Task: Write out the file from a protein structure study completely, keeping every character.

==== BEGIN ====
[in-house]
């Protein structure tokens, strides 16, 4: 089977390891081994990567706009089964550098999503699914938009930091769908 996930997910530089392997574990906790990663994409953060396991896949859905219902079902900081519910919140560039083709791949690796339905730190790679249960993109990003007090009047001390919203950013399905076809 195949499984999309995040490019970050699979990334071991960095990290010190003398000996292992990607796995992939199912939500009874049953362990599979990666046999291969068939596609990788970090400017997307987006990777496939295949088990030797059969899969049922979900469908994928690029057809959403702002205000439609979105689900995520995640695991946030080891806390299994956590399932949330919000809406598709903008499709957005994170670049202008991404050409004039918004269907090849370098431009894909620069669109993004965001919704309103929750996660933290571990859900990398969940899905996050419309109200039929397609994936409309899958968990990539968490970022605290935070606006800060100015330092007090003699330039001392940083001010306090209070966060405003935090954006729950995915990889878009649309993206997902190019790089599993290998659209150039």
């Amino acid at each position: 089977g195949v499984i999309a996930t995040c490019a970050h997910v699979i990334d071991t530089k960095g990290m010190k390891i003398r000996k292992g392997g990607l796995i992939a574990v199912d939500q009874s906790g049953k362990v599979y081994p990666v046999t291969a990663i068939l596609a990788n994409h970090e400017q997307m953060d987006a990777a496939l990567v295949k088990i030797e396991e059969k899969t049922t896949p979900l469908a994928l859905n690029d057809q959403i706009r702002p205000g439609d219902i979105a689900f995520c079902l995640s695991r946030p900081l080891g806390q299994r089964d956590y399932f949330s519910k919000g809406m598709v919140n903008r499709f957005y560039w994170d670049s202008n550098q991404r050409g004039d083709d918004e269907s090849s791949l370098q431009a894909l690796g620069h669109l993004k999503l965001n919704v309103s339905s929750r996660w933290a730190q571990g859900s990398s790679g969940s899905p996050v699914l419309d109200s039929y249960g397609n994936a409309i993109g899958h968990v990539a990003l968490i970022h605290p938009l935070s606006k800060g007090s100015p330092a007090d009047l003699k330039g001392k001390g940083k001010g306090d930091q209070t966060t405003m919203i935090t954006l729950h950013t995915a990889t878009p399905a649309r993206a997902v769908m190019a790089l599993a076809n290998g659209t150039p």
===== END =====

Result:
[in-house]
């Protein structure tokens, strides 16, 4: 089977390891081994990567706009089964550098999503699914938009930091769908 996930997910530089392997574990906790990663994409953060396991896949859905219902079902900081519910919140560039083709791949690796339905730190790679249960993109990003007090009047001390919203950013399905076809 195949499984999309995040490019970050699979990334071991960095990290010190003398000996292992990607796995992939199912939500009874049953362990599979990666046999291969068939596609990788970090400017997307987006990777496939295949088990030797059969899969049922979900469908994928690029057809959403702002205000439609979105689900995520995640695991946030080891806390299994956590399932949330919000809406598709903008499709957005994170670049202008991404050409004039918004269907090849370098431009894909620069669109993004965001919704309103929750996660933290571990859900990398969940899905996050419309109200039929397609994936409309899958968990990539968490970022605290935070606006800060100015330092007090003699330039001392940083001010306090209070966060405003935090954006729950995915990889878009649309993206997902190019790089599993290998659209150039």
């Amino acid at each position: 089977g195949v499984i999309a996930t995040c490019a970050h997910v699979i990334d071991t530089k960095g990290m010190k390891i003398r000996k292992g392997g990607l796995i992939a574990v199912d939500q009874s906790g049953k362990v599979y081994p990666v046999t291969a990663i068939l596609a990788n994409h970090e400017q997307m953060d987006a990777a496939l990567v295949k088990i030797e396991e059969k899969t049922t896949p979900l469908a994928l859905n690029d057809q959403i706009r702002p205000g439609d219902i979105a689900f995520c079902l995640s695991r946030p900081l080891g806390q299994r089964d956590y399932f949330s519910k919000g809406m598709v919140n903008r499709f957005y560039w994170d670049s202008n550098q991404r050409g004039d083709d918004e269907s090849s791949l370098q431009a894909l690796g620069h669109l993004k999503l965001n919704v309103s339905s929750r996660w933290a730190q571990g859900s990398s790679g969940s899905p996050v699914l419309d109200s039929y249960g397609n994936a409309i993109g899958h968990v990539a990003l968490i970022h605290p938009l935070s606006k800060g007090s100015p330092a007090d009047l003699k330039g001392k001390g940083k001010g306090d930091q209070t966060t405003m919203i935090t954006l729950h950013t995915a990889t878009p399905a649309r993206a997902v769908m190019a790089l599993a076809n290998g659209t150039p």